Magento, on the other hand, has a very basic content system. You can add pages, add some content to category pages, and adding attributes to products is painless. There are even some great built-in blog modules. But once you step outside of this, you’re in custom territory. You’ll either need two systems (like a blog or a CMS) or you’ll end up building it all custom into Magento increasing cost and ongoing support. Again, it’s not that Magento can’t do content at all, just that Magento’s content features are pretty basic. Enterprise does expand on this, but you still have a very limited tool set and code changes (requiring a developer) are usually required to expand on it.

Catalog Complexity

Magento offers what any reasonable person might consider to be a wholly conventional approach to catalog management. You have a catalog root, and from there you can create tiers of categories. Products fall into one or more of those categories. In fact, it’s pretty common for a product to exist within multiple groups based on how visitors will look for and try to find those particular products. But Magento is also pretty strict that products really can’t be displayed outside of this hierarchy. Aside from some of the product blocks for up-sells and cross-sells, your ability to display products is completely centered around this. Also, product listings are limited to lists and grids views without additional extensions or modifications.

Drupal Commerce releases you from this constraint. Products can be organized, tagged, and dynamically added to or removed from product lists automatically. A traditional catalog-like user experience can be built. But the catalog automatically follows how you already organize your product and can use virtually any attribute that exists on a product. And when you want to display your products, you can choose from a number of pluggable styles from tables, grids, lists, and each product can have it’s own customized look and feel in a product list, too. This can make a huge difference as you try to differentiate, promote, and get your visitors engaged in what you have to offer—no matter how many products you have or how complicated they are.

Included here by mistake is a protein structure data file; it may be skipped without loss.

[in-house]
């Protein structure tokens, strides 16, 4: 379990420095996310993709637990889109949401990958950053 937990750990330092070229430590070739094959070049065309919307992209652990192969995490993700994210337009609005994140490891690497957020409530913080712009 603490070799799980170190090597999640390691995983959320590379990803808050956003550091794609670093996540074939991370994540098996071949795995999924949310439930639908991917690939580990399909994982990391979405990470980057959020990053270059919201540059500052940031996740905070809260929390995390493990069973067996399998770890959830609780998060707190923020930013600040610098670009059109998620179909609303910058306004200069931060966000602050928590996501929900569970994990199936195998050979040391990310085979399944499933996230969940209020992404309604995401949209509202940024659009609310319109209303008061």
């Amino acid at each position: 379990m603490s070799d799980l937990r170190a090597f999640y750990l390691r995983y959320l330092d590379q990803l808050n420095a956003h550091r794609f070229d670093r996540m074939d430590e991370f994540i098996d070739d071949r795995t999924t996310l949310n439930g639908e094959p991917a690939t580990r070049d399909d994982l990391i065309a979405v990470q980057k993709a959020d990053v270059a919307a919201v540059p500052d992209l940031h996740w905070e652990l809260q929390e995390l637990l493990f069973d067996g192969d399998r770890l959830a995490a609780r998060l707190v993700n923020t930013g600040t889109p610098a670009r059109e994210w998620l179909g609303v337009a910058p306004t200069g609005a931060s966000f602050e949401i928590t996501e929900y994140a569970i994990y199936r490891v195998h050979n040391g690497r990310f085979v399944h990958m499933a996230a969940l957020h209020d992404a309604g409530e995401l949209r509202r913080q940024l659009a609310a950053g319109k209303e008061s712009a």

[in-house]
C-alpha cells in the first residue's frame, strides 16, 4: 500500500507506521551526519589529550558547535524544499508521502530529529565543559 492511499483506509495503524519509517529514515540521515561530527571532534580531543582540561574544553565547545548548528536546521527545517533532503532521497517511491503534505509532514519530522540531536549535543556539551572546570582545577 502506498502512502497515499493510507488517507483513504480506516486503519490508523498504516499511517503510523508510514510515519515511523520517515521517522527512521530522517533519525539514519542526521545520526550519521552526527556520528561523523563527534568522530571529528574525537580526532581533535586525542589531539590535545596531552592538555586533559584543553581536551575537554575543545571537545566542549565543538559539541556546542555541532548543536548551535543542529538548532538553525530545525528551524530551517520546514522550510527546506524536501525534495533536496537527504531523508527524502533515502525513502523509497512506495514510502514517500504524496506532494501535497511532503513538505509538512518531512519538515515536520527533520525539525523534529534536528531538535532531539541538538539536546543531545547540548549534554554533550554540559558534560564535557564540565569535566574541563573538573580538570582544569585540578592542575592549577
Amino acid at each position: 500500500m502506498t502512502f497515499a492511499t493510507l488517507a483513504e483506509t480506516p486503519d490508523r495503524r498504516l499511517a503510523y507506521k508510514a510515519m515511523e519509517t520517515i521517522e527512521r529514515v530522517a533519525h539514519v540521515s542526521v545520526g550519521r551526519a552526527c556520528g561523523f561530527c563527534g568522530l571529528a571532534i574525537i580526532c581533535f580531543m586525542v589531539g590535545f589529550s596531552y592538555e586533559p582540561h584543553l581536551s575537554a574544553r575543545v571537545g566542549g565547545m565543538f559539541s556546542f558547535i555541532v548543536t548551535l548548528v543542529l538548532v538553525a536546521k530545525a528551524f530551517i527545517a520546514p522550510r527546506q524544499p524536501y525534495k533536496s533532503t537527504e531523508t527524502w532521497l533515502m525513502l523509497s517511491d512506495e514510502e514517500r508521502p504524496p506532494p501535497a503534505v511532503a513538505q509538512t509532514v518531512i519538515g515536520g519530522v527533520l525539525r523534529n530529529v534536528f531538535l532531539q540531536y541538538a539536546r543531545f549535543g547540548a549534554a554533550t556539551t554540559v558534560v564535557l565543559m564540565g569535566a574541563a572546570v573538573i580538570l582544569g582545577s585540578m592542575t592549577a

Product Offering

If you’re selling physical and/or digital products, both platforms are fairly good at that. In fact, Magento again has a lot of features that don’t require individual setup. Want simple and no-fuss sales of traditional products? Magento can tackle that easily. With Drupal Commerce, you start with a basic product structure and are then free to build exactly what you want no matter how complex it might be.

When it comes to non-traditional offerings—event registrations, donations, recurring billing, licensing, and subscription service models—Drupal Commerce provides tools to configure or build what you need without having to reinvent the wheel. And best of all, you can mix any and all of these product types pretty easily. So if you want to do registrations, t-shirt sales, and a recurring monthly donation, you can easily support that in a single site and in a single transaction.

Platform Functionality

Magento has a well implemented and cohesive commerce feature set. And frankly, if you’re judging a product solely on the published feature set, Magento looks good. That’s not because Drupal Commerce doesn’t have a great feature set—in fact it’s much more expansive than Magento’s—but Drupal Commerce’s flexibility is in the expansive and ever-growing list of modules. It’s hard to quantify. If you’re only looking for a shopping cart and you’re happy with what Magento provides, it may very well be the right choice.

However, if you are wanting to integrate features that go beyond commerce—you want to define and build your own custom application or create a totally unique customer experience—then Drupal Commerce will be a much better platform enabling you to adapt quickly to business and market changes.  Entire new areas of functionality can be configured and enabled just  like a new feature.  Whether you’re adding customer portals, forums, web services, an LMS, or even back office functionality, Drupal can give you the agility and freedom to change and grow as you need to.

Admin Interface

While Drupal’s administrative interface can be endlessly customized and tailored to your specific needs (in many cases without even touching the code), it generally tends to be pretty basic. It is trivial to create new screens, targeted to specific users, that gives specific information and actions that can be performed on that information. In short, you can get what you want, but you’ll have to spend the time configuring it.

Magento’s administrative interface is comprehensive and gives users a structured, well-defined way to manage the entire store. If you’re willing to use what’s out of the box, then it will serve you well. The pain will come if you ever decide to deviate from the out of the box experience. Customizations require code modification and even “small changes” could require considerable effort to complete.

User Experience

When it comes to user experience, Magento delivers a best-practices, industry standard implementation of a traditional shopping cart: you get a catalog, a cart with a one-page checkout, account pages, etc. It’s designed to be a finished product, so you can pretty much trust it will all be there and that it will work well.